The World Health Organization said Thursday it sees no sign that bird flu is being passed from person to person after China reported its first cases of human infection. "There is not any evidence for human transmission so far," said Henk Bekedam, the WHO representative in China. "If there would be something like that, we would expect more people would be unexpectedly dying of very severe pneumonia." The Health Ministry on Wednesday reported China's first human cases of bird flu. It said there were two confirmed cases, a 24-year-old woman who died and a 9-year-old boy who recovered. It said the boy's 12-year-old sister, who died, was a suspected case.
The H5N1 bird flu virus has killed at least 64 people in Asia since 2003 and experts have warned that it could mutate into a form that can easily spread between people. Millions could die in a pandemic. Asked whether there was any sign that China was facing a flu epidemic, Bekedam said, "If there's evidence of human-to-human transmission, there will be small clusters. We are not at that stage."
But he warned of the need to be vigilant.
"We need to closely monitor the virus," Bekedam said. "The key is that at a certain moment, there will be changes, that we will be able to detect it early."
That means strong surveillance systems and quick responses, he said. "That's also a challenge not only for China, but a challenge for the whole world," he said.
Officials had warned that a human infection was inevitable in China, which has seen 11 outbreaks of bird flu since October among its vast poultry flocks.
Chinese officials initially said a 12-year-old girl who died in the central province of Hunan, where an outbreak was reported in poultry, tested negative for the virus, as did her brother and a schoolteacher who fell ill at the same time. But the government later asked the WHO to help re-examine the cases.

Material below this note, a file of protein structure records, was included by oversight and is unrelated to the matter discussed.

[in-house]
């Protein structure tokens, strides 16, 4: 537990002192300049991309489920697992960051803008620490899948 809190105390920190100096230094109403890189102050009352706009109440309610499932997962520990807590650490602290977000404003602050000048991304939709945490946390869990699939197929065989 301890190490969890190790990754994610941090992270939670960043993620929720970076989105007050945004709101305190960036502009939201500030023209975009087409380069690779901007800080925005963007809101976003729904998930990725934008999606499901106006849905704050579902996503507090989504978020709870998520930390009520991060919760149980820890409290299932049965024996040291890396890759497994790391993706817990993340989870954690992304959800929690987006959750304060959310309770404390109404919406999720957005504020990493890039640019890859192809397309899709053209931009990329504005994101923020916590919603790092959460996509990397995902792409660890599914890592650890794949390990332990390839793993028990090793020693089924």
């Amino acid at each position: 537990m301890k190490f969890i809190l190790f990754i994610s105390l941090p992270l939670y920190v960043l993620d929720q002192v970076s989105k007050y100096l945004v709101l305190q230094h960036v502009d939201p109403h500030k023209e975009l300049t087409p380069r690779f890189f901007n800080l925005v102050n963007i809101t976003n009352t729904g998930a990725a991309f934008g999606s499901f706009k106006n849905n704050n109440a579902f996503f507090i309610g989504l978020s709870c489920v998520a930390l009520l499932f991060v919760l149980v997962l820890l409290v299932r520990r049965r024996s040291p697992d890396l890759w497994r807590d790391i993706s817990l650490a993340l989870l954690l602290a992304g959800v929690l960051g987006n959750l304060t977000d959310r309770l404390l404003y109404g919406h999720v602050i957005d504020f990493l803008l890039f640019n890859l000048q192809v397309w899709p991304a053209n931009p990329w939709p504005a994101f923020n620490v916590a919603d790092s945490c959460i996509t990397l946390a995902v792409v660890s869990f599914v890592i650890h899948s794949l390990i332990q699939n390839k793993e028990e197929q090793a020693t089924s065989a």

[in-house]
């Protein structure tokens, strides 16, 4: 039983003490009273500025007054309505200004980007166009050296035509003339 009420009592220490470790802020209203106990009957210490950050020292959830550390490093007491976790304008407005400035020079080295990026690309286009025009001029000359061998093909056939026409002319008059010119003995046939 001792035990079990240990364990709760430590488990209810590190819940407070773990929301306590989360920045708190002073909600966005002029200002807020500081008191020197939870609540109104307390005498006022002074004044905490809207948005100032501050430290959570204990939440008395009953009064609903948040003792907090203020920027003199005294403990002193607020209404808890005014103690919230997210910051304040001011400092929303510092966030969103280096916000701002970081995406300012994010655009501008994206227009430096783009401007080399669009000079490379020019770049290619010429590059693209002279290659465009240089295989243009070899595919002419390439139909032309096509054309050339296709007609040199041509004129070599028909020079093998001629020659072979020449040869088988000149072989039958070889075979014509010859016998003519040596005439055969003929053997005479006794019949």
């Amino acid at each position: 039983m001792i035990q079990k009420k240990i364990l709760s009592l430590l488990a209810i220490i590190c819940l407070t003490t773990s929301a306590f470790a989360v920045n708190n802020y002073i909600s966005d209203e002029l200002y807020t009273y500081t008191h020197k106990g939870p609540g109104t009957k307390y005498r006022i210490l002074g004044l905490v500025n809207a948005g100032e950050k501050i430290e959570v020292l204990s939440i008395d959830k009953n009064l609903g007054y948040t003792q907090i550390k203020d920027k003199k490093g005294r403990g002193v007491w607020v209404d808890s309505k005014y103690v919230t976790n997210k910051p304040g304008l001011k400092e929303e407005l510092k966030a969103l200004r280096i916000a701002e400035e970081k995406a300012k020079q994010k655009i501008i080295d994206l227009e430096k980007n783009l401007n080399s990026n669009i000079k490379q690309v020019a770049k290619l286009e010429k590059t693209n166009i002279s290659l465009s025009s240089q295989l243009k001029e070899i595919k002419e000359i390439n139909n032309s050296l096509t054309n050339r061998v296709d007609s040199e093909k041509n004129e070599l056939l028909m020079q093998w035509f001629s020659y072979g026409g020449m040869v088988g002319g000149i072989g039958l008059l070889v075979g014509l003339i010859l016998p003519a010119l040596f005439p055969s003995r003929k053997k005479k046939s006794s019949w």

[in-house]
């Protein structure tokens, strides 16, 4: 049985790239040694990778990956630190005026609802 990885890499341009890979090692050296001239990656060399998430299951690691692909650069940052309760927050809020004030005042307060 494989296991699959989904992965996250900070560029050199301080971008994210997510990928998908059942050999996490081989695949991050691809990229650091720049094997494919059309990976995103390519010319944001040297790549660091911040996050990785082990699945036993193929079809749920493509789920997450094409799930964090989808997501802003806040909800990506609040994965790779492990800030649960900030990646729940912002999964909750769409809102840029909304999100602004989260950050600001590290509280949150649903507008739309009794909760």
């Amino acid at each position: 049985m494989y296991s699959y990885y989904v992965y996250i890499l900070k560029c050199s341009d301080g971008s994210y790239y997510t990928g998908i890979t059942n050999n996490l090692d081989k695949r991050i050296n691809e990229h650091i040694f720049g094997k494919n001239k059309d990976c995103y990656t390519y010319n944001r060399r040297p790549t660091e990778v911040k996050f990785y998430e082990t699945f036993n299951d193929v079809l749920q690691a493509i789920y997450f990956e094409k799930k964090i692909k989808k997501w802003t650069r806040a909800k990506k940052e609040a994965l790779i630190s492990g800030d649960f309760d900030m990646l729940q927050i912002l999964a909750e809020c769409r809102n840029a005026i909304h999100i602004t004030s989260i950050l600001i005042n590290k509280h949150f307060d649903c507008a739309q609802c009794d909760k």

The teacher, who cut his hand while handling a chicken that may have been sick, was recovering in hospital, state media said. The WHO said the man was under observation and tests were still being carried out to see if he had contracted the virus.
The WHO said Chinese investigators were confident the girl died of bird flu, but she couldn't be considered a confirmed case under the agency's guidelines because her body was cremated and there weren't adequate samples for testing.
The 24-year-old woman who died was a poultry worker in the eastern province of Anhui, which suffered an outbreak on Oct. 20. Bekedam said the woman didn't live near that site but had been infected by birds that died in her village in a possible unreported case.
Health officials were also monitoring a poultry worker in Liaoning province in China's northeast, which has seen four outbreaks, prompting the vaccination and slaughter of millions of poultry.
The woman had tested negative for the virus and was leaving the hospital within 10 days, the China Daily newspaper said Thursday, citing Liaoning health officials.
Meanwhile, the government has ordered all ports to require passengers to fill out health forms, the official Xinhua News Agency said. In Guangdong province in the south, the cities of Shenzhen and Zhuhai will check the temperatures of departing passengers, Xinhua said. Also Thursday, market operators in Shanghai were seeking to reassure shoppers about the safety of their chickens.
Sales of live chickens at Shanghai's Sanguantan Poultry and Eggs Wholesale Market have recently dropped by 90 percent to 5,000 a day, said a report posted on the city government's Web site, reports the AP. I.L.
In a weary world of endless US military interventions, sanctions, trade tariffs and chaos, let’s pause and take stock of the shining house on the hill